Saturday, January 25, 2020

Epiphany 3 Sermon

Epiphany 3 – January 25th adn 26th, 2020 – Matthew 8:1-13

In the Name of Christ Jesus, the Light of the World +
So, here we are, in the midst of the season of Epiphany, and we have seen that Jesus is the promised King of the Jews, True God come to earth. This True God is also True Man, who takes His place with sinful man in baptism, who joins in with us in our lives and blesses us and restores us. We have seen that this Jesus is True God, that He is the Messiah who is come to bring restoration and salvation... but to whom? Who does this Christ Jesus come to save? This is a big question. You realize that even with the wise men, we see Jesus there with His family. Last week, at the wedding of Cana - that was probably the wedding of a sibling or a cousin. Has He only come just for His blood kin, His close family, and the rest of the world gets held at arms length, at best only second class servants bringing Him gifts? Not quite, as we see in our Gospel today.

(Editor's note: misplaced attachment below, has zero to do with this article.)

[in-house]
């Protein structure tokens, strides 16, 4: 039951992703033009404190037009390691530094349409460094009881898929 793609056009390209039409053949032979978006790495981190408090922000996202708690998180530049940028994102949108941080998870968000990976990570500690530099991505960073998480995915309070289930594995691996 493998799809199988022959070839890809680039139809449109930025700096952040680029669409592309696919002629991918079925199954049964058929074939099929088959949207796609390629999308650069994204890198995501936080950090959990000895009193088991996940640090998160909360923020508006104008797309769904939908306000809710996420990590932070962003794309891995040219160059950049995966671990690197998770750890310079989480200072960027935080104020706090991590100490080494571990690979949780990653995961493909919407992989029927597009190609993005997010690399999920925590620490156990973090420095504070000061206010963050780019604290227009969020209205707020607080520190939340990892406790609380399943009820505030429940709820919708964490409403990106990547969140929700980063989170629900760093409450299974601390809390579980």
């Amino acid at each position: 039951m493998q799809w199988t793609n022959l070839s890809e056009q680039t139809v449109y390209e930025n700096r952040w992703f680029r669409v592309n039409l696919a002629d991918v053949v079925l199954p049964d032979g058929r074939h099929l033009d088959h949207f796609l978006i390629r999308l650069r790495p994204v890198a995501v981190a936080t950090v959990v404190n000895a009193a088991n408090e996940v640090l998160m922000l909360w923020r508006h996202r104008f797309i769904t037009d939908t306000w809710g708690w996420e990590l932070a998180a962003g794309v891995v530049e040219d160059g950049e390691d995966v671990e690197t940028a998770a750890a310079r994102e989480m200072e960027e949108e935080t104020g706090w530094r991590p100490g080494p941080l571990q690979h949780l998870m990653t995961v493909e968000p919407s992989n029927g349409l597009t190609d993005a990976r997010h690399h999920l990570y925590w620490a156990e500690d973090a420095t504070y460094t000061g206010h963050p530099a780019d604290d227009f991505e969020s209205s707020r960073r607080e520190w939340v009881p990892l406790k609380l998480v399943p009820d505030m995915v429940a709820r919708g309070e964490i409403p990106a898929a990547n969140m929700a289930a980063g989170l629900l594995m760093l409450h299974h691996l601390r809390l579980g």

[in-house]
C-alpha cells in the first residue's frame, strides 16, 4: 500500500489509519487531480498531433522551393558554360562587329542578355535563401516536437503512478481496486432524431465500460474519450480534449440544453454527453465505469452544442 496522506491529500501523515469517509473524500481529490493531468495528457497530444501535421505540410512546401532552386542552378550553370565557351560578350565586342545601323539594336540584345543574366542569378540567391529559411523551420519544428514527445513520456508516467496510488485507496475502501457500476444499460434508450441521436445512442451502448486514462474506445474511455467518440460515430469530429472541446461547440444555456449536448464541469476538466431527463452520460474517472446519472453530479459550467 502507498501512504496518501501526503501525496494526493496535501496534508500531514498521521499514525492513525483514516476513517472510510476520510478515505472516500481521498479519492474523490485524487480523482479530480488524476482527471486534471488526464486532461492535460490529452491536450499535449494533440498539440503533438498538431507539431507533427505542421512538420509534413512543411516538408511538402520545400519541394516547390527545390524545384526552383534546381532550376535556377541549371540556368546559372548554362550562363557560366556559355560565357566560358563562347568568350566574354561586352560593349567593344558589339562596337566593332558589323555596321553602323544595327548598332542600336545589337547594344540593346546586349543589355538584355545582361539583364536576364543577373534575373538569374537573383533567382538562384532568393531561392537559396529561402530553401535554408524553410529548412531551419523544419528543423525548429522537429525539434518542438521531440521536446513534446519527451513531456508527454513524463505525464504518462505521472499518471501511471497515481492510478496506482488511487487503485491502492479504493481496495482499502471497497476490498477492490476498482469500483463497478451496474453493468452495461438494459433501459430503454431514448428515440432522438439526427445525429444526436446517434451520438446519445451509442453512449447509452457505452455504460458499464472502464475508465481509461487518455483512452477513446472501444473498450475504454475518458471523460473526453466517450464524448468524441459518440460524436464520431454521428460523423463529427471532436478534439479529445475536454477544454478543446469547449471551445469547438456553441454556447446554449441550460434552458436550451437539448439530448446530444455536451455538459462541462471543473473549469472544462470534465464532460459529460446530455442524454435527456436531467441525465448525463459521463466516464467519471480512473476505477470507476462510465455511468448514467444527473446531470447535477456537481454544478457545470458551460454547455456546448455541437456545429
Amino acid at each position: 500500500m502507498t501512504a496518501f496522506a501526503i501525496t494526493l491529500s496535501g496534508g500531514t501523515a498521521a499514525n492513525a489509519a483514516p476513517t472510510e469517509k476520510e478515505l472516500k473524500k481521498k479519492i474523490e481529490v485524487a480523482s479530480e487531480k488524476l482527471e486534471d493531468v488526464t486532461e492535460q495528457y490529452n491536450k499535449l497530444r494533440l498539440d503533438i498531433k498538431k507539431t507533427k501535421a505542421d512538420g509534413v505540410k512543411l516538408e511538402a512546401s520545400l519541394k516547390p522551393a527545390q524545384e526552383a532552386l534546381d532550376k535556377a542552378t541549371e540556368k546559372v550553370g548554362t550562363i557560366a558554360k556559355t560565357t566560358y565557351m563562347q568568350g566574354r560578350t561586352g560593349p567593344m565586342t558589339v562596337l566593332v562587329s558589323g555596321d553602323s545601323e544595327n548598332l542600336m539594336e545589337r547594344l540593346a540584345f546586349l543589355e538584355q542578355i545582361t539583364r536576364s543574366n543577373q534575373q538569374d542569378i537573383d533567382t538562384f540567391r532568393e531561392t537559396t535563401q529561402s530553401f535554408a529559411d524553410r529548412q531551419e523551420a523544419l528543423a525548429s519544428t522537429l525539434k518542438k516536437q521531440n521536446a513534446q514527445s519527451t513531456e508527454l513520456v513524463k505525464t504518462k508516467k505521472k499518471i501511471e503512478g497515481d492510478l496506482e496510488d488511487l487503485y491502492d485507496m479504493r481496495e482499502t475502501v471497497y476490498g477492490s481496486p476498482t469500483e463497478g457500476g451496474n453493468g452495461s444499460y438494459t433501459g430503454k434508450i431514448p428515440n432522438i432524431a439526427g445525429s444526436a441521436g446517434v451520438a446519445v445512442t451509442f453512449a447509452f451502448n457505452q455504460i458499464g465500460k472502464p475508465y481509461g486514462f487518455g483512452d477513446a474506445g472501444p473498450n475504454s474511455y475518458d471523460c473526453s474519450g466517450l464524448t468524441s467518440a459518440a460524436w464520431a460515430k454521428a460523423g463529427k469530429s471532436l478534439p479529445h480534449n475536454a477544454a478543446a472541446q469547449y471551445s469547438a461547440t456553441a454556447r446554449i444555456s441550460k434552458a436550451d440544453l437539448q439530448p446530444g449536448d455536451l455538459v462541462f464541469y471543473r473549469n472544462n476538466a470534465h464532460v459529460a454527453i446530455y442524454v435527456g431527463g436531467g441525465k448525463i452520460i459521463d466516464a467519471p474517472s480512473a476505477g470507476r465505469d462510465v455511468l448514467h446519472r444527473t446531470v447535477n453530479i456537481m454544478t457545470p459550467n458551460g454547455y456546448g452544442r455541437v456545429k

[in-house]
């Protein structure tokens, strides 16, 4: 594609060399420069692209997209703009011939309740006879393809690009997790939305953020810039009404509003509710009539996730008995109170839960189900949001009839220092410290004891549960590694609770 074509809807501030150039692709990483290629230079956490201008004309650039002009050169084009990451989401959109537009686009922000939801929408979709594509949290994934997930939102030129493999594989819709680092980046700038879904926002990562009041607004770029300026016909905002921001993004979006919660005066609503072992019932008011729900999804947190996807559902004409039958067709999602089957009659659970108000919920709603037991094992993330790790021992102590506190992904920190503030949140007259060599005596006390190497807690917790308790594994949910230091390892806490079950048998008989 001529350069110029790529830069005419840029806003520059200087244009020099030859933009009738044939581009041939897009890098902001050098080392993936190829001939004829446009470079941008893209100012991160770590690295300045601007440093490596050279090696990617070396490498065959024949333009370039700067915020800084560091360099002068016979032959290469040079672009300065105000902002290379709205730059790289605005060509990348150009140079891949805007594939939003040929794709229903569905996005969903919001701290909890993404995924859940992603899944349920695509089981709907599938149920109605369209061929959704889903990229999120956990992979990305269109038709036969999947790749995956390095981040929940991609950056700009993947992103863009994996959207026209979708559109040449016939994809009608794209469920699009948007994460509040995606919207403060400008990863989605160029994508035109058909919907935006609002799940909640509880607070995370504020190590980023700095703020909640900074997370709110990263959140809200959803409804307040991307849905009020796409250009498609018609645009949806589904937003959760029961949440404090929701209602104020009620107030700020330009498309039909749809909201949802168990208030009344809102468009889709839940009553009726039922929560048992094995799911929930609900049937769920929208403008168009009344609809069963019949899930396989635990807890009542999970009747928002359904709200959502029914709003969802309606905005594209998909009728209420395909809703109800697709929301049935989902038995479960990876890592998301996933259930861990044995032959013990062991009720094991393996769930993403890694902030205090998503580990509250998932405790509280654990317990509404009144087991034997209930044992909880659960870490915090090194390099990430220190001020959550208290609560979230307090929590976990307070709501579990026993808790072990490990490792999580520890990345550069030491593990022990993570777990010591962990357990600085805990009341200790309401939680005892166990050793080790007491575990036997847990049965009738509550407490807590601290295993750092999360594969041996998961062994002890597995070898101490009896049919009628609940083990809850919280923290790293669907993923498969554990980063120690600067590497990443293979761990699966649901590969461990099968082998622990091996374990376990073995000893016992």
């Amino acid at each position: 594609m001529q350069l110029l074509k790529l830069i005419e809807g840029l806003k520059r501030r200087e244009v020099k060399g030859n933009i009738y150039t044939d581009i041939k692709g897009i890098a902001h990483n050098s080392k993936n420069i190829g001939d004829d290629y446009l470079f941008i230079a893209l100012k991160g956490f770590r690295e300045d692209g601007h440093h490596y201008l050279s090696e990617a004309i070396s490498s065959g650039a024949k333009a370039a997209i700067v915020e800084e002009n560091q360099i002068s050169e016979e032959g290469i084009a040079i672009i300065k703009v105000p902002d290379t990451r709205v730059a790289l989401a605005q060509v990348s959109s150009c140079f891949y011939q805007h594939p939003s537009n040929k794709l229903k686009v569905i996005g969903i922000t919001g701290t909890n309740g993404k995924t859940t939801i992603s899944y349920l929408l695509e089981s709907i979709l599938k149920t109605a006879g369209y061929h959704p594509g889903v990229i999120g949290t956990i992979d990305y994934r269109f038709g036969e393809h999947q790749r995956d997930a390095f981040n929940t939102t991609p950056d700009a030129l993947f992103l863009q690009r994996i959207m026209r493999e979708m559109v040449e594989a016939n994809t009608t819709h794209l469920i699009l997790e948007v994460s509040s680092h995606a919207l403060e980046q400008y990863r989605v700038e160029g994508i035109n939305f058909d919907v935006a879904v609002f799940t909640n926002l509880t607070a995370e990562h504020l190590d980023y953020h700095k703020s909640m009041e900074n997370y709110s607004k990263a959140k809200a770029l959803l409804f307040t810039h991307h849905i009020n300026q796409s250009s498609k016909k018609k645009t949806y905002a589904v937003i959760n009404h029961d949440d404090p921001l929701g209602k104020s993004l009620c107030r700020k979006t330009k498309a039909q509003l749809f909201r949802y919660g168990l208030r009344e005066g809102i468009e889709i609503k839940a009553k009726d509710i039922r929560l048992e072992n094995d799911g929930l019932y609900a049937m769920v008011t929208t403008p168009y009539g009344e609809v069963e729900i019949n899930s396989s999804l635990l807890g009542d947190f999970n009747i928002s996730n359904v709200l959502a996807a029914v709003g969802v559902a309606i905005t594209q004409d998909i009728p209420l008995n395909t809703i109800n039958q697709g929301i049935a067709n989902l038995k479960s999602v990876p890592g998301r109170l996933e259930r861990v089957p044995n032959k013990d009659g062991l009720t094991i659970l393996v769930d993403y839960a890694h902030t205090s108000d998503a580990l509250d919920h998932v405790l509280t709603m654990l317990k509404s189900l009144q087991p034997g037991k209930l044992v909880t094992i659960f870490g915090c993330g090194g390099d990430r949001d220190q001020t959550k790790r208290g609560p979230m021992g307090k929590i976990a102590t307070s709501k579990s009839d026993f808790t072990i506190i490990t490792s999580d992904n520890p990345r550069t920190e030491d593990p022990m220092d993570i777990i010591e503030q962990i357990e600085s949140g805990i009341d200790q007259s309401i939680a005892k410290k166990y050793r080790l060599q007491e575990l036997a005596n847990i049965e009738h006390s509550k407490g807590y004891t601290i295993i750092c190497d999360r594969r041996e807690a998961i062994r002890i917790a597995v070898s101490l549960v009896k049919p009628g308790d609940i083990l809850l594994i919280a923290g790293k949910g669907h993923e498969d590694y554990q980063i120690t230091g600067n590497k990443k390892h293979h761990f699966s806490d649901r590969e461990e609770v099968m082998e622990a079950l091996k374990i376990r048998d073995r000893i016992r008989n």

So today we have two healings. First, we see a leper who kneels before Him saying, "Lord, if You will, You can make me clean ." And Jesus touches him and says, "I will; be clean." The second healing happens when a Centurion comes forward and says, "Lord, my servant is lying paralyzed at home, suffering terribly." And when Jesus offers to come, this Centurion says, "Lord, I am not worthy to have You come under my roof, but only say the word and my servant will be healed." And, of course, the servant is healed. So here we see two people who make requests of Christ - a leper and a Centurion. Dear friends, you could not find two more different, more hated people living in Judea. Consider the first - a leper, the lowest of the low. To be a leper was to be an outcast, to be outside of society, where even the criminals and the robbers would have scorned and despised you. And then you have the Centurion - a gentile, a foreigner, a stranger. And not only that - one with power. A Centurion was an officer over 100 men, probably the highest ranking Roman official there - a man of wealth who has servants. Opposite ends of the spectrum, aren't they? The local but outcast, the foreign and powerful but despised. And yet, when they ask, they receive – indeed, Christ Jesus gladly intervenes personally in their lives.